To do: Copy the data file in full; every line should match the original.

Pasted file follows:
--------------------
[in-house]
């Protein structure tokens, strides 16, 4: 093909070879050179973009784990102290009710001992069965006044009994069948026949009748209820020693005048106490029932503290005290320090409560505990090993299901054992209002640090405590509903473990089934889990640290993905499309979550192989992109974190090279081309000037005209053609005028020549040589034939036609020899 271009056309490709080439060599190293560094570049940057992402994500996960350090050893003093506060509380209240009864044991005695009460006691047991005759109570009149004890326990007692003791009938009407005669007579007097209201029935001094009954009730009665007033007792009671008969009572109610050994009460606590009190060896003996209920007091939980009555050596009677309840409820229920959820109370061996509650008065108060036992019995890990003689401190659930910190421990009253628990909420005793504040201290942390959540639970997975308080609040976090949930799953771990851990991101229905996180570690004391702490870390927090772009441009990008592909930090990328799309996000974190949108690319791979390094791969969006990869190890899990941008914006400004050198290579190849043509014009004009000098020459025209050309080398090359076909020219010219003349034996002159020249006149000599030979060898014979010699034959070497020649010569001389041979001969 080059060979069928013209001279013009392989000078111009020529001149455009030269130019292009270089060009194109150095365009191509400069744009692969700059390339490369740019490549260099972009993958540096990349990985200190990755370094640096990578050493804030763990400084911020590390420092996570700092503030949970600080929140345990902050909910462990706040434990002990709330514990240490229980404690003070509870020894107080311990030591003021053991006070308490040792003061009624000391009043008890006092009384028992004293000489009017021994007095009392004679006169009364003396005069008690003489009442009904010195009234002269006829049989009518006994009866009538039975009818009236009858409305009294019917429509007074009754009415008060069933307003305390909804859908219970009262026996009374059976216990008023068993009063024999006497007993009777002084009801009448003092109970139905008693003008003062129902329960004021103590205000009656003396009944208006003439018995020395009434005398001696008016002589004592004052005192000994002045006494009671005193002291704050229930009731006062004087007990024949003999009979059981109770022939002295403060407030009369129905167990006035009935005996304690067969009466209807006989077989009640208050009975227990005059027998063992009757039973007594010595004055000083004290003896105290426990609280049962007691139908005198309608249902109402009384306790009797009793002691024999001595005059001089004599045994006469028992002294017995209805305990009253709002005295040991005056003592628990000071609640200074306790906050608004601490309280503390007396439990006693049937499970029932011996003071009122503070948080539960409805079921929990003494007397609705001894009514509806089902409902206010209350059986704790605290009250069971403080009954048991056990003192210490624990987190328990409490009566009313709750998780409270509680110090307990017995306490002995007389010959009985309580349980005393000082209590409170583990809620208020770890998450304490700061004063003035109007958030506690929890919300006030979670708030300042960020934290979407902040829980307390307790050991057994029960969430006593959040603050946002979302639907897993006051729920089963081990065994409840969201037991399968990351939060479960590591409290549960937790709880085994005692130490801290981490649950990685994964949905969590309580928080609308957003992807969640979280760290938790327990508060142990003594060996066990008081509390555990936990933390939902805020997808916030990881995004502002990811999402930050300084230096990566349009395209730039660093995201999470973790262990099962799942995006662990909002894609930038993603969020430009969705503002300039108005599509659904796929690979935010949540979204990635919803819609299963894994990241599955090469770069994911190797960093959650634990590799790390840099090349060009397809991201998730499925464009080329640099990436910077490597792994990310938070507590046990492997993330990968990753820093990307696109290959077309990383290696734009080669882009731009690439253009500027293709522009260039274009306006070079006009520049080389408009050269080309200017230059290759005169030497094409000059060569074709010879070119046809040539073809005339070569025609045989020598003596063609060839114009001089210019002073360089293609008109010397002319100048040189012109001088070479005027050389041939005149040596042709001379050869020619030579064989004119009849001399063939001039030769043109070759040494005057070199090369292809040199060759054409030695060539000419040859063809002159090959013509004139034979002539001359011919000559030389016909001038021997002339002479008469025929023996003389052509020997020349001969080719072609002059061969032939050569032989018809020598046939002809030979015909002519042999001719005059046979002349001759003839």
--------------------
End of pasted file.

[in-house]
């Protein structure tokens, strides 16, 4: 093909070879050179973009784990102290009710001992069965006044009994069948026949009748209820020693005048106490029932503290005290320090409560505990090993299901054992209002640090405590509903473990089934889990640290993905499309979550192989992109974190090279081309000037005209053609005028020549040589034939036609020899 271009056309490709080439060599190293560094570049940057992402994500996960350090050893003093506060509380209240009864044991005695009460006691047991005759109570009149004890326990007692003791009938009407005669007579007097209201029935001094009954009730009665007033007792009671008969009572109610050994009460606590009190060896003996209920007091939980009555050596009677309840409820229920959820109370061996509650008065108060036992019995890990003689401190659930910190421990009253628990909420005793504040201290942390959540639970997975308080609040976090949930799953771990851990991101229905996180570690004391702490870390927090772009441009990008592909930090990328799309996000974190949108690319791979390094791969969006990869190890899990941008914006400004050198290579190849043509014009004009000098020459025209050309080398090359076909020219010219003349034996002159020249006149000599030979060898014979010699034959070497020649010569001389041979001969 080059060979069928013209001279013009392989000078111009020529001149455009030269130019292009270089060009194109150095365009191509400069744009692969700059390339490369740019490549260099972009993958540096990349990985200190990755370094640096990578050493804030763990400084911020590390420092996570700092503030949970600080929140345990902050909910462990706040434990002990709330514990240490229980404690003070509870020894107080311990030591003021053991006070308490040792003061009624000391009043008890006092009384028992004293000489009017021994007095009392004679006169009364003396005069008690003489009442009904010195009234002269006829049989009518006994009866009538039975009818009236009858409305009294019917429509007074009754009415008060069933307003305390909804859908219970009262026996009374059976216990008023068993009063024999006497007993009777002084009801009448003092109970139905008693003008003062129902329960004021103590205000009656003396009944208006003439018995020395009434005398001696008016002589004592004052005192000994002045006494009671005193002291704050229930009731006062004087007990024949003999009979059981109770022939002295403060407030009369129905167990006035009935005996304690067969009466209807006989077989009640208050009975227990005059027998063992009757039973007594010595004055000083004290003896105290426990609280049962007691139908005198309608249902109402009384306790009797009793002691024999001595005059001089004599045994006469028992002294017995209805305990009253709002005295040991005056003592628990000071609640200074306790906050608004601490309280503390007396439990006693049937499970029932011996003071009122503070948080539960409805079921929990003494007397609705001894009514509806089902409902206010209350059986704790605290009250069971403080009954048991056990003192210490624990987190328990409490009566009313709750998780409270509680110090307990017995306490002995007389010959009985309580349980005393000082209590409170583990809620208020770890998450304490700061004063003035109007958030506690929890919300006030979670708030300042960020934290979407902040829980307390307790050991057994029960969430006593959040603050946002979302639907897993006051729920089963081990065994409840969201037991399968990351939060479960590591409290549960937790709880085994005692130490801290981490649950990685994964949905969590309580928080609308957003992807969640979280760290938790327990508060142990003594060996066990008081509390555990936990933390939902805020997808916030990881995004502002990811999402930050300084230096990566349009395209730039660093995201999470973790262990099962799942995006662990909002894609930038993603969020430009969705503002300039108005599509659904796929690979935010949540979204990635919803819609299963894994990241599955090469770069994911190797960093959650634990590799790390840099090349060009397809991201998730499925464009080329640099990436910077490597792994990310938070507590046990492997993330990968990753820093990307696109290959077309990383290696734009080669882009731009690439253009500027293709522009260039274009306006070079006009520049080389408009050269080309200017230059290759005169030497094409000059060569074709010879070119046809040539073809005339070569025609045989020598003596063609060839114009001089210019002073360089293609008109010397002319100048040189012109001088070479005027050389041939005149040596042709001379050869020619030579064989004119009849001399063939001039030769043109070759040494005057070199090369292809040199060759054409030695060539000419040859063809002159090959013509004139034979002539001359011919000559030389016909001038021997002339002479008469025929023996003389052509020997020349001969080719072609002059061969032939050569032989018809020598046939002809030979015909002519042999001719005059046979002349001759003839």